LADOT Data Protection Principles by the City of Los Angeles Department of Transportation (LADOT) policies for protecting data collected from dockless mobility service providers.

This document 1 specifies that dockless mobility service providers are required to provide data using the MDS standard and lays out how LADOT will protect the data as well as user privacy. 

The principles statement lays out five “standards” it will use when collecting, storing, analyzing, and publishing data. These are:

  1. Data minimization. LADOT specifies that they will only collect data to meet specific operational and safety needs. Except where required to meet a specific need, data will be aggregated, obfuscated, de-identified, and/or destroyed, as appropriate. 
  2. Access limitation. Raw trip data will be limited to what is needed to meet operational needs. No raw data will be provided to any other local, state, or federal agency, including law enforcement agencies, unless required by law such as through a court order or subpoena. Third parties will only be allowed access to raw data under contracts that limit its use to those directed by LADOT. After the pilot dockless program ends, the agency will produce a transparency report that documents the requests for data received from third parties and how LADOT responded.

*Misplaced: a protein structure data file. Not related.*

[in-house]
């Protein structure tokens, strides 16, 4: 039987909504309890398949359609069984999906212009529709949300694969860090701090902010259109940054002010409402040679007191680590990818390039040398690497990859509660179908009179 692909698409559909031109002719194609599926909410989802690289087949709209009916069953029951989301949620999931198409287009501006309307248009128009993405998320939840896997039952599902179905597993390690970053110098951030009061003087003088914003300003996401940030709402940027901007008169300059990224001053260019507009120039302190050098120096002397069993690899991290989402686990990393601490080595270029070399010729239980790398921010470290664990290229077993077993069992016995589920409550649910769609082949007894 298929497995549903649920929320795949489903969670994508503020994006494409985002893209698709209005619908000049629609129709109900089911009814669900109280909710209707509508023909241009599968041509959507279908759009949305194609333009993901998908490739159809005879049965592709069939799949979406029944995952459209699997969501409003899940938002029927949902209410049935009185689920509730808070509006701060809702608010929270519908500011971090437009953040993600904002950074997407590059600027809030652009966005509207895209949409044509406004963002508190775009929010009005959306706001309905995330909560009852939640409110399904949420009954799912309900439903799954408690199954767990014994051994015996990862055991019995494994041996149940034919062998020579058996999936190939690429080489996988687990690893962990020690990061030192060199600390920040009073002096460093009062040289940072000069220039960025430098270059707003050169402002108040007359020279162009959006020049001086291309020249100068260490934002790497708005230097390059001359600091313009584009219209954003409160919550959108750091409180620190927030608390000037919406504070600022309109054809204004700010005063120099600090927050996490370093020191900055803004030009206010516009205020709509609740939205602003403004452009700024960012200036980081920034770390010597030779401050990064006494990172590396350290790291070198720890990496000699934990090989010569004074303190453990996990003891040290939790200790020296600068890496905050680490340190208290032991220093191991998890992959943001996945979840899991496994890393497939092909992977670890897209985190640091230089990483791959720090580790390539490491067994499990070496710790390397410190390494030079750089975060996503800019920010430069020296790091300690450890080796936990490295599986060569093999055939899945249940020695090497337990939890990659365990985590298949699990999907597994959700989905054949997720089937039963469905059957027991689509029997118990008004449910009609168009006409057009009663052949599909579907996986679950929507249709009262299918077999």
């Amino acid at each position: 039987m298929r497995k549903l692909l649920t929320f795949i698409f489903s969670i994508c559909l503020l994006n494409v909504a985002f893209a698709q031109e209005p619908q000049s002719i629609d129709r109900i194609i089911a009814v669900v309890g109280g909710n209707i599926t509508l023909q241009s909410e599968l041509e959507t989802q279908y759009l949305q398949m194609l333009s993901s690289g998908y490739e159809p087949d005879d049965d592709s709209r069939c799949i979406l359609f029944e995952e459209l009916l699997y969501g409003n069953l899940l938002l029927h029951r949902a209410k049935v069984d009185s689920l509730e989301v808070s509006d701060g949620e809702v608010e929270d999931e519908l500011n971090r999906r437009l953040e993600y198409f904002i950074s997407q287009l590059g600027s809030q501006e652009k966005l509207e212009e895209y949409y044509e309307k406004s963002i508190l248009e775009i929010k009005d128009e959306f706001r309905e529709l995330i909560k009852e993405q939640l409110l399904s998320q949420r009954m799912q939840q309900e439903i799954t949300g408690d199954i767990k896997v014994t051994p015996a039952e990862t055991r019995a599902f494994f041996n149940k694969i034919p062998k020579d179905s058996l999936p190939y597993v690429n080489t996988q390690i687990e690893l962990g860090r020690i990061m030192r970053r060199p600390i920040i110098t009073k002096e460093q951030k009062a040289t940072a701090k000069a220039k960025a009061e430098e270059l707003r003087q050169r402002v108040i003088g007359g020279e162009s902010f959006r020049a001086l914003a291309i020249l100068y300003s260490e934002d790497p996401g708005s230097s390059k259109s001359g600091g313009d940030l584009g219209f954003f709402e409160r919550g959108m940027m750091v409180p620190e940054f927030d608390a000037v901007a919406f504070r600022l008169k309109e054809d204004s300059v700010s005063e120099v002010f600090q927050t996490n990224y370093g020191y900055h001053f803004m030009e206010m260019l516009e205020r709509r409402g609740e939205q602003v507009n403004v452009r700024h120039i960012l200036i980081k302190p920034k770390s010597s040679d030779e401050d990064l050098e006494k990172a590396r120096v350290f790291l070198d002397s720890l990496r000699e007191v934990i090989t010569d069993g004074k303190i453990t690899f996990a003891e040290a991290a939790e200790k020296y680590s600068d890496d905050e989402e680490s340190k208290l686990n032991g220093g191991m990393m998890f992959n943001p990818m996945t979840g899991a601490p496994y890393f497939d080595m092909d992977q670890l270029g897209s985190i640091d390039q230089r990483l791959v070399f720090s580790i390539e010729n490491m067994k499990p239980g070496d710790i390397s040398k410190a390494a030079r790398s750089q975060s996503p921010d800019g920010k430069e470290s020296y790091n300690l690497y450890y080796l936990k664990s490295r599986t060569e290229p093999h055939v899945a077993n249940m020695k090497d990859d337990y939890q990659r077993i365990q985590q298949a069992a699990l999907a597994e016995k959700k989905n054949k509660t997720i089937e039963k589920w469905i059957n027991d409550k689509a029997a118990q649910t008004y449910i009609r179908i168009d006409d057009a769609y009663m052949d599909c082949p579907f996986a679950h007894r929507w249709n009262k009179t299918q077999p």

3. Data categorization. Raw trip data is designated as Confidential Information under the city’s data handling guidelines and handled accordingly. One consequence of this designation is that it is exempt from release under the California Public Records Act.
  4. Security. LADOT will follow existing city data security policies and will conduct ongoing security tests. 
  5. Transparency for the public. LADOT will publish the types of data collected through MDS and how long it is retained. De-identified data may be published through the city’s Open Data Portal

In addition to this document, LADOT also has the LADOT Guidelines for Handling of Data from Mobility Service Providers, which provides internal guidelines for handling this data, including access, use, storage, processing, disposition, and disclosure. That document refers back to the data protection principles, but, unlike several other public agencies and recommended practices, states that “To the extent that Confidential data is used for transportation policy making, it will be stored unobfuscated for no less than two years and in accordance with the City of Los Angeles Information Handling Guidelines.”